Tile backerboard and leveling help
Need help with 2 issues. Installing cermic tiles in a bath remodel and will be putting down 1/2 denshield backerboard over subfloor. Does the backer b. have to be set in thin set prior to being screwed to ply. subfloor? It scares me to think down the road if I ever wanted to change the tiles, the backer b. would be impossible to remove to add new, etc. Also, when using leveling compound, does it go down over the subfloor or backer B. or does it matter?
It's my understanding that backer board does in fact have to be set in thinset before being screwed down. As far as the self leveling I'll tell you what I did in my own batchroom.
We had to gut the bathroom due to some water problem from the last owners so we ripped the floor up, down to the joists. New plywood decking, then 1/2" wonderboard over thinset. Then thinset and tape the joints. Then I laid down electric radiant heating wires, and covered that with self leveling compound. Finally, tile.
Not that you won't get great help here in Breaktime, but I found that John Bridges site, http://www.tileyourworld.com , was super helpful with my bath project. Quick responses from guys who do nothing but tile.
Like I said this is an awesome forum, but for some absolutely tile specific info I'd suggest John's site.
Thanks Fourquarter for the great link. I agree, this forum is great, but there can be others more specific to a certain trade.
I always thin-set my backer board to the subfloor, then screw it.
I would pour the self-leveling goop over the subfloor first, prior to the backer board.
Be careful with the self leveling stuff because it will find every tiny hole and gap and then pour through.
Got that right! That stuff is like water and I had an experience once that I wouldn't want to have happen again. I'll just sum it up by saying that below the bathroom where I used the self leveling compound (SLC) was a finished basement with a drop ceiling. I'll let you guess the rest (picture gray rain). From now on I use duct tape on any area that doesn't look it would hold the SLC.
What do the instructions for Denshield say re thinset over the subfloor? What do the instructions for the self-leveling compound say re installing over subfloor vs. Denshield. I would read the manufacturer's instructions for all of the products you are going to use.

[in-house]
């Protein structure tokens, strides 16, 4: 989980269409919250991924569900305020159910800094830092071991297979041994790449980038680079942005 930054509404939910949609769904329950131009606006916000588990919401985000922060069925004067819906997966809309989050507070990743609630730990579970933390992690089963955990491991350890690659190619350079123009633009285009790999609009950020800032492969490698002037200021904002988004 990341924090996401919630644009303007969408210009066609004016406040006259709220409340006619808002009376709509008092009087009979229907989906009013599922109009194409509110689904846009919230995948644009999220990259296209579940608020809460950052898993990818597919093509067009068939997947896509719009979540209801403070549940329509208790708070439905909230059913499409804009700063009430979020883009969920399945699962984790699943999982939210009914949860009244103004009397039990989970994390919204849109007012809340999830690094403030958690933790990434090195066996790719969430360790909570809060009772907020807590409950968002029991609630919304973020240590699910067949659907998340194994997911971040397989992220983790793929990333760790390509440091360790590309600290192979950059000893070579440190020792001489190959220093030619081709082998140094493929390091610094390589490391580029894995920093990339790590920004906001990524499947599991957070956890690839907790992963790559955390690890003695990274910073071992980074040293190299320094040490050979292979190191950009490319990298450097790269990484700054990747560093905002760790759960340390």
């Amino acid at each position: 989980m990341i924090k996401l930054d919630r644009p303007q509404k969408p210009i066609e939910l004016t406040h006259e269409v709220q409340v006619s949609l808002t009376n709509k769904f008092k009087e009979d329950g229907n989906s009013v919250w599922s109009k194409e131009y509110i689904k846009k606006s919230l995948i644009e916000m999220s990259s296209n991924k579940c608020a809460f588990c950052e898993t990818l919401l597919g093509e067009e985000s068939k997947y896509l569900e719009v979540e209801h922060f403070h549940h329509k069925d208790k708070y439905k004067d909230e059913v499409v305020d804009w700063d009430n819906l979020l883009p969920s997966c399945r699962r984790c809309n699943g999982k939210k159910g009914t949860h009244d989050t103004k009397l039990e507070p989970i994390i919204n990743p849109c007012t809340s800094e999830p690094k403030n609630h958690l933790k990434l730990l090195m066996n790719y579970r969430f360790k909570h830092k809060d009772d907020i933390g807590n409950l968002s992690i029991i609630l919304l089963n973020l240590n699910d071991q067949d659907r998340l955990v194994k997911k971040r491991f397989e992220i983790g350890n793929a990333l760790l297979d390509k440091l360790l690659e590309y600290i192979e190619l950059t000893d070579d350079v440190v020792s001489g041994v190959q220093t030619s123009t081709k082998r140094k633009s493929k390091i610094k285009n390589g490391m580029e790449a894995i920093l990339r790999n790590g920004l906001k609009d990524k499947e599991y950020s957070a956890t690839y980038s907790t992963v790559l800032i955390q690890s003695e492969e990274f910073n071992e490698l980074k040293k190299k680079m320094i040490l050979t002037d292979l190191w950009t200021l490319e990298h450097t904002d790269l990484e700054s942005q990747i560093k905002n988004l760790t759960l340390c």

If you are using self-leveling compound, why would you double your work and install backerboard as well? Unless you don't have anything better to do.
You don't need to install both.
We have almost eliminated using backer board on all but the smallest projects.
It is faster, and gives us an almost perfectly level substrate to lay our tile on. Just make sure to depth trowel it, and don't forget to tape or caulk all seams.
It is more expensive, but it is an easy upsell to the home owner when I explain the advantages of the system.
Please explain what you mean by "depth trowel?" Thanks.Bill
Sully,I meant to add this to my previous post. Do you (always? ever?) use metal mesh in your self-leveling underlayment for stiffness/crack resistance?Bill
By depth troweling I mean that we use a "comealong", kind of like a gardeners rock rake, except we can adjust the depth somewhat to help move the material where it needs to be.
If you don't trowel it before it starts to set up, you will be left with high/low spots, and of course that defeats the "self leveling" portion of the equation. work fast and always have at least 3 people on site, if the floor is of any significant size. Oh yeah, always start your pour from the low spot and let it flow from there.
I always place screening down even if the mfgr. doesn't require it.
One thing that I have learned is to follow the mfgr's. instructions to a "t" because if there are cracking/separating/movement issues in the future, you will at least have some kind of a leg to stand on.
I actually had a job where the batch of compound was bad from the factory, and the company knew it. By having a good relationship with my rep, the company actually paid to have the floor demo'd and new tile set.
Sully,Thanks for that. I used the self-leveling compound in my remodel of our master bathroom. The framers must have been half asleep when it was built and the floor was 1 inch out of level over 8 feet. I could live with that in the bedroom, but not in our jewel of a bathroom. The vanity toekick would have varied in height by half an inch. I laid cork in ours, but it seemed like an ideal tile substrate. Sure is solid, especially at the old low point with 1-1/8" of plywood and 1-1/4" of compound over that!Bill
Would you expand on "self leveling" compound. I've never heard of it. Thanks
Self leveling is a catch all term for a cement based compound that is mixed with water to a consistency of thick paint.
You simply mix and pour it over the sub floor and it finds it's own level.
Most of the mixes dry for light traffic in 2 hours and tiling in as little as 3-4.
Pretty cool stuff and easier than backerboard. I think cost comes out quite even with the backerboard after labor is figured in, because it sure goes down faster.
Thanks sully,Pouring something that wet seems to go against the fundamentals (too wet grout, too wet concrete, etc)? Do you put a plastic grid in it? Do you think it turns out strong enough?
Heres a step by step instruction from the Journal of Light Construction,
it's amazingly strong and your knees will feel better for not having to screw down a bunch of backer board.
Interesting approach to avoiding backerboard. In my case, I am using some leveler, than bridging the small stuff with the backerboard. Final thin set will level the rest. (Im hoping at least).
Thanks, I will still look into using just the leveler though.